The Six Principles of Harmony – Not Quarrelling

All of the members who live together need to do so without quarrelling. In this way, they can best concentrate their efforts on cultivation. When people are together, the most frequent act is that of speech, so speech karma is the easiest to commit. We have a proverb, “Illness enters by the mouth.” Another is “More speech, more trouble.” One, who eats too much, easily become sick. One, who eats too much, easily become sick. One, who talks too much, easily gets into trouble. Sometimes misunderstanding arise because the listener is sensitive while the speaker is careless. Both parties develop resentment and hatred, which gives rise to endless retaliation in the future. This is why ancient sages advised us to “Talk less and chant the Buddha’s name more.” The less we speak, the better it is for the less trouble we will be in. Ideally, we would only speak when it was necessary.

Master Chin Kung told a story about a friend of his whose high-school son attended a three-day Zen retreat. Once inside, no one was allowed to talk. The daily practice was sitting meditation, from 8 a.m. to 5:30 p.m. and from 7:30 p.m. to 9:30 p.m. Nothing else was done. Keeping silent for three days in a way place like this will help us to calm down and relax. The boy was so impressed that he wanted to go back for the longer winter session. The distinctive feature of such a way place is the harmony of silence and no quarreling.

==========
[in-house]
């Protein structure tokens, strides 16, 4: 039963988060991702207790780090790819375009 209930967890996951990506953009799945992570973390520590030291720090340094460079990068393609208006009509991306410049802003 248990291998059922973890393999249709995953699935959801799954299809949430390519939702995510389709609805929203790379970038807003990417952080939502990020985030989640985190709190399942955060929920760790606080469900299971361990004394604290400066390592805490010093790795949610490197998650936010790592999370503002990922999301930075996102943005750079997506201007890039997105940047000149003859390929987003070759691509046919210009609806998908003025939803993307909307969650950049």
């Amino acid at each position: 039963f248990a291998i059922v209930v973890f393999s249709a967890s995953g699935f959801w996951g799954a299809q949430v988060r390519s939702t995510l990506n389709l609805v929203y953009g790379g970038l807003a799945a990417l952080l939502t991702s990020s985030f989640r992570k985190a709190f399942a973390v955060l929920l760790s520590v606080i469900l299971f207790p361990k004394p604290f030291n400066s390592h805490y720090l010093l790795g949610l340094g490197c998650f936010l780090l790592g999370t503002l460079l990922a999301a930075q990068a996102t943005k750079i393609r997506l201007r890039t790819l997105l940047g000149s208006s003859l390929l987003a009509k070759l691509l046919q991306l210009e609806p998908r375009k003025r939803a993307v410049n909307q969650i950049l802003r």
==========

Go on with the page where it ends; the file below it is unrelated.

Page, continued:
So, at a strict way place where chatting or other irrelevant talk is forbidden, there is virtually no opportunity for quarreling. Almost exclusively, all we will find is the silent or voiced continuous chanting of “Amituofo” in the chanting hall. In a Tibetan way place, the chanting of mantras is ceaseless. During Master Chin Kung’s early years of study, he was under the guidance of Living Buddha Master Zhang Jia for three years. Through his observation, he never stopped silently chanting a mantra while moving his lips even when he was with visitors. He only paused to talk and as soon as he was finished, would resume his silent chanting.

This silent chanting while moving our lips is a form of practice called, “Diamond Holding.” Master Zhang Jia was one of the sincerest practitioners. His mind was pure without any attachments or wandering thoughts. His teaching method was unique. He never spoke a word until he found the listener attentive and concentrated. He then spoke only a few words while looking directly into your eyes. Each of his words bore heavy weight, which his listener would never forget and adhere to for the rest of their life. The goal of our practice is to eradicate all afflictions and attain the Buddha Name Chanting Samadhi. If we do not practice this method, it will be very difficult for us to achieve this goal.